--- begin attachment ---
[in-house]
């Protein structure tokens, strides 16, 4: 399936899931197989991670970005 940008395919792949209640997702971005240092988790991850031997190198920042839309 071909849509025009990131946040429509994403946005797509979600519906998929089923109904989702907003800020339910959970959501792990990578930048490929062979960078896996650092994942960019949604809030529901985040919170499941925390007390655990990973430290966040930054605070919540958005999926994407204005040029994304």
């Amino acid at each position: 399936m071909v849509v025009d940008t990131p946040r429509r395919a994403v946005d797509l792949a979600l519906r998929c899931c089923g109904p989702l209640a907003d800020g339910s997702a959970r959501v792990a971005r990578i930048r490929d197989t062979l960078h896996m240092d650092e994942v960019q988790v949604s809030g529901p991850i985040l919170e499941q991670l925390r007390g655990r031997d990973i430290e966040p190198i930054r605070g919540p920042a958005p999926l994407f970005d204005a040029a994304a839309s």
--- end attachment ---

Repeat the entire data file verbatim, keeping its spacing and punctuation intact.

[in-house]
């Protein structure tokens, strides 16, 4: 399936899931197989991670970005 940008395919792949209640997702971005240092988790991850031997190198920042839309 071909849509025009990131946040429509994403946005797509979600519906998929089923109904989702907003800020339910959970959501792990990578930048490929062979960078896996650092994942960019949604809030529901985040919170499941925390007390655990990973430290966040930054605070919540958005999926994407204005040029994304």
């Amino acid at each position: 399936m071909v849509v025009d940008t990131p946040r429509r395919a994403v946005d797509l792949a979600l519906r998929c899931c089923g109904p989702l209640a907003d800020g339910s997702a959970r959501v792990a971005r990578i930048r490929d197989t062979l960078h896996m240092d650092e994942v960019q988790v949604s809030g529901p991850i985040l919170e499941q991670l925390r007390g655990r031997d990973i430290e966040p190198i930054r605070g919540p920042a958005p999926l994407f970005d204005a040029a994304a839309s």